Henryk Grossmann 2.0: A Critique of Paul Mason’s Book “PostCapitalism: A Guide to Our Future”

  • Christian Fuchs University of Westminster, Communication and Media Research Institute
Keywords: Paul Mason, post-capitalism, postcapitalism, Karl Marx, digital media, digital Marxism, Internet


This article reviews Paul Mason’s book “PostCapitalism: A Guide to Our Future”. It discusses Mason’s version of long wave theory, the book’s interpretation of Karl Marx, its analysis of the Grundrisse’s “Fragment on Machines”, and aspects of political struggles and societal change. The conclusion is that Paul Mason is digital Marxism’s Henryk Grossmann 2.0.

Author Biography

Christian Fuchs, University of Westminster, Communication and Media Research Institute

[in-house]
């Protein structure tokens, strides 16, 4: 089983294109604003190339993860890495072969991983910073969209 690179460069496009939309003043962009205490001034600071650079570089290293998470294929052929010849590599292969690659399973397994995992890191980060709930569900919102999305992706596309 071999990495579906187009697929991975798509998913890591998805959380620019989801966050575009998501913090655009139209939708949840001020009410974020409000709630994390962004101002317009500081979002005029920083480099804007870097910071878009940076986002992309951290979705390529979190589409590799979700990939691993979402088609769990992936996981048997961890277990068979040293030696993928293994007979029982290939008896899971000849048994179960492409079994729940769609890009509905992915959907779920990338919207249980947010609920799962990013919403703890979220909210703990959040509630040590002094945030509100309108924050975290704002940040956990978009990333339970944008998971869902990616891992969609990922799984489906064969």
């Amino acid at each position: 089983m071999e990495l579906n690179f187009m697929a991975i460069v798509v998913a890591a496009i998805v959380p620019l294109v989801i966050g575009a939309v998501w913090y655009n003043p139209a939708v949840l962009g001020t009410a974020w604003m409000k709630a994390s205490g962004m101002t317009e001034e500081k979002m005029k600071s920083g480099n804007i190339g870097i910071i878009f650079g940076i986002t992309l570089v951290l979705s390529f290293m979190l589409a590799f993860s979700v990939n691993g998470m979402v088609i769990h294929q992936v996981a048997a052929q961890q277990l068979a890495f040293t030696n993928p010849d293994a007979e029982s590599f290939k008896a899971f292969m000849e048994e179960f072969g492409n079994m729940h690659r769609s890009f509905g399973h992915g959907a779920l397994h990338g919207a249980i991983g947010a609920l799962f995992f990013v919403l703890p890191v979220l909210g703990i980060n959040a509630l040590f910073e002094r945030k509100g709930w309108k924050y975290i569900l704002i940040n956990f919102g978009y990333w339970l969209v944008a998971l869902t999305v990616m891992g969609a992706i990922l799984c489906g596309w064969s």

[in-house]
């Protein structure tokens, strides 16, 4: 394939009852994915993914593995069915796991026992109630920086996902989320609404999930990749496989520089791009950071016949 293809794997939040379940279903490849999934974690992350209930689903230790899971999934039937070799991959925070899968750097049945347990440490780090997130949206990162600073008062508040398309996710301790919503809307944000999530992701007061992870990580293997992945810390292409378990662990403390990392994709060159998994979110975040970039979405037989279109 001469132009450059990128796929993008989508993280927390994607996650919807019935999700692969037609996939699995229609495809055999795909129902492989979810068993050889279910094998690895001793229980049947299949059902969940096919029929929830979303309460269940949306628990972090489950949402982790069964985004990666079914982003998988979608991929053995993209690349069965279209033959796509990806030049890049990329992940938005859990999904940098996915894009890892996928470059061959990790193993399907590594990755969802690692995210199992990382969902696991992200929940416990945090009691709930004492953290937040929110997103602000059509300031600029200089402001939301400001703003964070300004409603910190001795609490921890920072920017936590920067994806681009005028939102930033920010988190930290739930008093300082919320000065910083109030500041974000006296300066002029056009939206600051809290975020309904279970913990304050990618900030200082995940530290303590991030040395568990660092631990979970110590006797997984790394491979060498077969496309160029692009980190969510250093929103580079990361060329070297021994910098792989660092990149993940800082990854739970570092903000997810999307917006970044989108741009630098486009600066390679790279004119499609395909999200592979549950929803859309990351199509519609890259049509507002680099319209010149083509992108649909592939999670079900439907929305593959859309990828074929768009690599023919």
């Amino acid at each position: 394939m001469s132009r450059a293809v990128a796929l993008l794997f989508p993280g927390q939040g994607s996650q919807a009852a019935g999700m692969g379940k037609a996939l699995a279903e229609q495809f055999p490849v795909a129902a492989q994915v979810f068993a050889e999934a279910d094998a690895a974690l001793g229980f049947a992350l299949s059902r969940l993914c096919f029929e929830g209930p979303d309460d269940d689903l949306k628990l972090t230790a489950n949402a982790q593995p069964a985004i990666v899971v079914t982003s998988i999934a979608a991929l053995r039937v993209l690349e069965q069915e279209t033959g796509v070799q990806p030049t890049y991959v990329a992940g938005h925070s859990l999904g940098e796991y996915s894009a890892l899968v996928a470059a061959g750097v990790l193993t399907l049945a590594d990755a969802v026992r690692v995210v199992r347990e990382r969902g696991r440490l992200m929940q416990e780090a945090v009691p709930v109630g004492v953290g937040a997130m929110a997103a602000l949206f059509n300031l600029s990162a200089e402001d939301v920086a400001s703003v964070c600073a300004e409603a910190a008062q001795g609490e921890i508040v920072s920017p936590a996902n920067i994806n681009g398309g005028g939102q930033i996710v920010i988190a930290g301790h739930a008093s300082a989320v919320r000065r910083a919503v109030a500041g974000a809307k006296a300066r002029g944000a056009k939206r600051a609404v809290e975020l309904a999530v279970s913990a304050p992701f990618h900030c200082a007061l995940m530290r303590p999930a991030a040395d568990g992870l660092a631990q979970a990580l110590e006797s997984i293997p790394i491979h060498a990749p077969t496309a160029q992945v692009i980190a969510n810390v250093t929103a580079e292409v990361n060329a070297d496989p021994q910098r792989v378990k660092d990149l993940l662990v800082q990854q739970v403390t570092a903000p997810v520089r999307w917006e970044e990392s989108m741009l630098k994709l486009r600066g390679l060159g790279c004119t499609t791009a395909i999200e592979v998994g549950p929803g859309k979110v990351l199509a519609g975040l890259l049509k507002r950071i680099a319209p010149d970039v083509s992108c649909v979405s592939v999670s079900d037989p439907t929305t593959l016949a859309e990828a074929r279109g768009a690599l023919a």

Christian Fuchs is co-editor of the open access journal tripleC: Communication, Capitalism & Critique (http://www.triple-c.at). He is a professor at the University of Westminster, where he is the Director of the Communication and Media Research Institute (http://www.westminster.ac.uk/camri) and the Director of the Westminster Institute for Advanced Studies (http://www.westminster.ac.uk/wias). He is a member of the European Sociological Association’s Executive Committee. His books include “Critical Theory of Communication: New Readings of Lukács, Adorno, Marcuse, Honneth and Habermas in the Age of the Internet” (2016, forthcoming), “Reading Marx in the Information Age: A Media and Communication Studies Perspective on Capital Volume 1” (2016), “Culture and Economy in the Age of Social Media” (2015), “Digital Labour and Karl Marx” (2014), “Social Media: A Critical Introduction” (2014), “OccupyMedia! The Occupy Movement and Social Media in Crisis Capitalism” (2014), “Foundations of Critical Media and Information Studies” (2011), “Internet and Society: Social Theory in the Information Age” (2008). He is the author of around 300 academic works in the fields of critical theory and the critique of the political economy of communications, digital media, the Internet, social media and the information society.


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